For the last month, I had been getting to know a new professor at the graduate program where I was also a prof. We had many fun conversations so far, and I had helped him settle in and had driven him around to show him the town. During our talks, he would occasionally pepper his conversation with religious comments to which I would tactfully not respond. Instead, I would just translate his religiosity generously and let the conversation move on. Then suddenly, one day, he confronted me, “Sabio, what do you think about Jesus Christ?”
I knew where this conversation was probably headed. And I knew that if I was honest I might offend him, but if I was illusive or vague, he would only bring it up later. So before preceding with a frank answer I checked with him, “Are you sure you want me to tell you honestly what I think about Jesus?” He replied, “Yes!”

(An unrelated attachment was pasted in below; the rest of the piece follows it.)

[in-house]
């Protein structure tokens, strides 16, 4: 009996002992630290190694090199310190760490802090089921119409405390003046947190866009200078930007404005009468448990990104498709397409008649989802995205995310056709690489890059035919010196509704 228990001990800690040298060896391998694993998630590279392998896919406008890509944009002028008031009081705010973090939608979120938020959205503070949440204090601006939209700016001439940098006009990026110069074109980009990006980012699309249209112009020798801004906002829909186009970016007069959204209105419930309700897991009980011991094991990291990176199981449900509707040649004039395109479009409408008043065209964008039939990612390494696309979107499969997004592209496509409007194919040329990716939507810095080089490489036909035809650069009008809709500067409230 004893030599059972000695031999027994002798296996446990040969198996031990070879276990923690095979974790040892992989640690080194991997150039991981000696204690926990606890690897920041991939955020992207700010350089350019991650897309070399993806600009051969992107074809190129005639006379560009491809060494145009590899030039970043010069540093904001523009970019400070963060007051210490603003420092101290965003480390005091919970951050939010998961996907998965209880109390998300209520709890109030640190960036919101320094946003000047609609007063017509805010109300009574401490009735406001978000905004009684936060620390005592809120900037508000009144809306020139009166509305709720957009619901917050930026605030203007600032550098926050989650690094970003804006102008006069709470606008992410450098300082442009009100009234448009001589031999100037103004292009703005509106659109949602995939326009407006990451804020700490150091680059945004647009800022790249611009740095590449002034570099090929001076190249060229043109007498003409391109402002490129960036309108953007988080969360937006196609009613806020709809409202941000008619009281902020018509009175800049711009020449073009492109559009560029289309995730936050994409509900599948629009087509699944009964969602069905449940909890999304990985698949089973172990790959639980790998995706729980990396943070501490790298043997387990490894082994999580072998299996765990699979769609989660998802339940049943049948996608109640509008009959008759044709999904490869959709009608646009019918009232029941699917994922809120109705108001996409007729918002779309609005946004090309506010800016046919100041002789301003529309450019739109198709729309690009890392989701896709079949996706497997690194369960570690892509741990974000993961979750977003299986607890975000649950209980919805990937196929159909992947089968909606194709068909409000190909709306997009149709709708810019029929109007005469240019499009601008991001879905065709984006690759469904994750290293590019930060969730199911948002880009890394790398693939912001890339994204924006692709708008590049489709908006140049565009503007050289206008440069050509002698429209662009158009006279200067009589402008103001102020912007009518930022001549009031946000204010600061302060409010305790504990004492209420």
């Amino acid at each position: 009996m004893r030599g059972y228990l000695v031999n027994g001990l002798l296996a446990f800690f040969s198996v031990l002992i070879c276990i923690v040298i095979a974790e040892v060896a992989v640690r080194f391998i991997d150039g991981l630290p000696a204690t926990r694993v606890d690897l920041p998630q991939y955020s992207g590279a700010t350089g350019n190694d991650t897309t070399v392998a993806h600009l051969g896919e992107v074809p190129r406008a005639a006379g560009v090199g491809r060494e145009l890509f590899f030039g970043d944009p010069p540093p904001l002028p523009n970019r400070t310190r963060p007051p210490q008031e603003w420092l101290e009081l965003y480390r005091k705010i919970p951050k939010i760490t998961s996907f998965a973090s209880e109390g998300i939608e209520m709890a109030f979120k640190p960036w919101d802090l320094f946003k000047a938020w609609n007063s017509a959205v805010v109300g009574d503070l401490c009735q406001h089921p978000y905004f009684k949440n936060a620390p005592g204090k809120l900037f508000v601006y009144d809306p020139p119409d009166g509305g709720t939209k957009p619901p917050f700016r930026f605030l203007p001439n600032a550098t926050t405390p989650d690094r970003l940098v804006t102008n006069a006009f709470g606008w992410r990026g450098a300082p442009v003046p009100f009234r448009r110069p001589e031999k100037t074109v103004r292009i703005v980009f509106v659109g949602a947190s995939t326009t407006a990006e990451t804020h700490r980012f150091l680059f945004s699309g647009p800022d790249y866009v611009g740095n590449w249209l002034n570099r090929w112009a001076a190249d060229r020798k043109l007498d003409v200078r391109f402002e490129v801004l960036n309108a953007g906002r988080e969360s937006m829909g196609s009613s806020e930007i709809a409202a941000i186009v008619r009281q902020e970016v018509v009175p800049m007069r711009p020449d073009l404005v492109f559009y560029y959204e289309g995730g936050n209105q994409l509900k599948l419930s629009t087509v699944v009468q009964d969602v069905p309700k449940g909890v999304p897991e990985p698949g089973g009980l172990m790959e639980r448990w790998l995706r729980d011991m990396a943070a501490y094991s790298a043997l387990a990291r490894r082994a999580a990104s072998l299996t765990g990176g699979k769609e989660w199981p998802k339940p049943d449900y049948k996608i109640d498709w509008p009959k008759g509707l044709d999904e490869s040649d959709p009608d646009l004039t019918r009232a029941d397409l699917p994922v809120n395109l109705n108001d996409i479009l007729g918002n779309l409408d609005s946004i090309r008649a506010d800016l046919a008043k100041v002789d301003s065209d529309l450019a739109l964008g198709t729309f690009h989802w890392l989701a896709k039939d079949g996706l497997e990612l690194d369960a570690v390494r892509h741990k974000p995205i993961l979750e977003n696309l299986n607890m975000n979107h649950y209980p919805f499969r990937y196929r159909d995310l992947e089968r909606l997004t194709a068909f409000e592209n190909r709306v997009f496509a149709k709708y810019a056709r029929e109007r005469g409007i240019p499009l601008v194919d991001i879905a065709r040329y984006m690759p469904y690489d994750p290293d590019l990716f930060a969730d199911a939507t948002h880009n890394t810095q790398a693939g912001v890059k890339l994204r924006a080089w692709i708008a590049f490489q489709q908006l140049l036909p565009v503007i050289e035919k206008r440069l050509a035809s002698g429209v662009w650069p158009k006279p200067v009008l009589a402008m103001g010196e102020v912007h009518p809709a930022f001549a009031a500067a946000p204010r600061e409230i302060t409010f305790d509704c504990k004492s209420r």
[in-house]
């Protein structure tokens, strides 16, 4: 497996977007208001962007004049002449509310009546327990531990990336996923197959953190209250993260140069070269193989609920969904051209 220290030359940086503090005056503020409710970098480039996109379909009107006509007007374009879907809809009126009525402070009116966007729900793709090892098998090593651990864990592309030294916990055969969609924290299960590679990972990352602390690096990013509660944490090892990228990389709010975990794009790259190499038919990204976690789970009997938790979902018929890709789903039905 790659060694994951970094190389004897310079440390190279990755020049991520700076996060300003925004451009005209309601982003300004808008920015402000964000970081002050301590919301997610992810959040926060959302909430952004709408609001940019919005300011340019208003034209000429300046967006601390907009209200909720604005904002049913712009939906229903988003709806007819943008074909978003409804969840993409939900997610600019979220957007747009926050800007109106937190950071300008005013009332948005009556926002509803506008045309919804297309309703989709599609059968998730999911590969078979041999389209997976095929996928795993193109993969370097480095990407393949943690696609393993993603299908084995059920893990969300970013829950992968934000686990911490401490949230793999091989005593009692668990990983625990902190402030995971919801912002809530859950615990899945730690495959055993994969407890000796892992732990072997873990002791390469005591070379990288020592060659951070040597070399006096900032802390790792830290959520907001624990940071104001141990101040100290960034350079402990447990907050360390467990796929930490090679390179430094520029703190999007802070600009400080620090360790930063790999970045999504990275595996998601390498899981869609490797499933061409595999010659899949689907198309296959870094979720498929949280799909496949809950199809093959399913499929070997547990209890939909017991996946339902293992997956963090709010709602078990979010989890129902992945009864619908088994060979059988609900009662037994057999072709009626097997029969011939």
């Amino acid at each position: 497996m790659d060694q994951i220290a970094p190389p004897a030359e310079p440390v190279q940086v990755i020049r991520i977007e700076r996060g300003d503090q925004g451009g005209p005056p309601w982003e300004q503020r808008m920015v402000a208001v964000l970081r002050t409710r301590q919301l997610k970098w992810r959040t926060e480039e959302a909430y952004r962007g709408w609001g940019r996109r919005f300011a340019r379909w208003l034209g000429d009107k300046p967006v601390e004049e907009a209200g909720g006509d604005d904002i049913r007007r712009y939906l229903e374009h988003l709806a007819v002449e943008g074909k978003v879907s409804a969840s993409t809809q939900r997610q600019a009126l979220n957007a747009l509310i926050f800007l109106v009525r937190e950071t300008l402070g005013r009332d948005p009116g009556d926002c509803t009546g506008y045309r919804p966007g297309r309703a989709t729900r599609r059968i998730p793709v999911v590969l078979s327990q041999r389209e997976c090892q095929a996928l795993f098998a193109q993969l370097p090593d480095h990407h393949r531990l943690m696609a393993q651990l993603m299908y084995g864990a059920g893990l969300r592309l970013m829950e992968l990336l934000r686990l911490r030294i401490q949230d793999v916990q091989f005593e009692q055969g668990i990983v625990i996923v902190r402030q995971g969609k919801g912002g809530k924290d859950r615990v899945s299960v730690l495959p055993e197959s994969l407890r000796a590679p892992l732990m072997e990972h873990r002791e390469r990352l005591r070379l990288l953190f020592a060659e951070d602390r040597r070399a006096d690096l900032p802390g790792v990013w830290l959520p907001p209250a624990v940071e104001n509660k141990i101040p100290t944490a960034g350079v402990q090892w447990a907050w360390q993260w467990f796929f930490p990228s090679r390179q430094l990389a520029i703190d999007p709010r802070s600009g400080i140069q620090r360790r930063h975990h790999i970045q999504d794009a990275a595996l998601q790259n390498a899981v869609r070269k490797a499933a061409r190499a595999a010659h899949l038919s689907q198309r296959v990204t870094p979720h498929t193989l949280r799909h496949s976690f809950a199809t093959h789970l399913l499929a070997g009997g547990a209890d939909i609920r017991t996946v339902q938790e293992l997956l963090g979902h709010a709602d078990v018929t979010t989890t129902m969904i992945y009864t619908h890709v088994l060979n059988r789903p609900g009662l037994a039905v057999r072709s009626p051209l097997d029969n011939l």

So I told my new friend my honest opinion: “I feel Jesus was just a person who was later mythologized and then deified by his followers. But I feel that belief in Jesus as a god can serve people very well if they use it correctly.” My colleague looked a little surprised and was quiet — did not respond. In fact he did not talk to me for about two weeks after that until I broke the ice and asked him, “Hey, what is wrong? You have been avoiding conversation for a while now?” He looked at me with irritated eyes and said, “Look, don’t you think it is rude for you to have told me that my faith is all a myth?”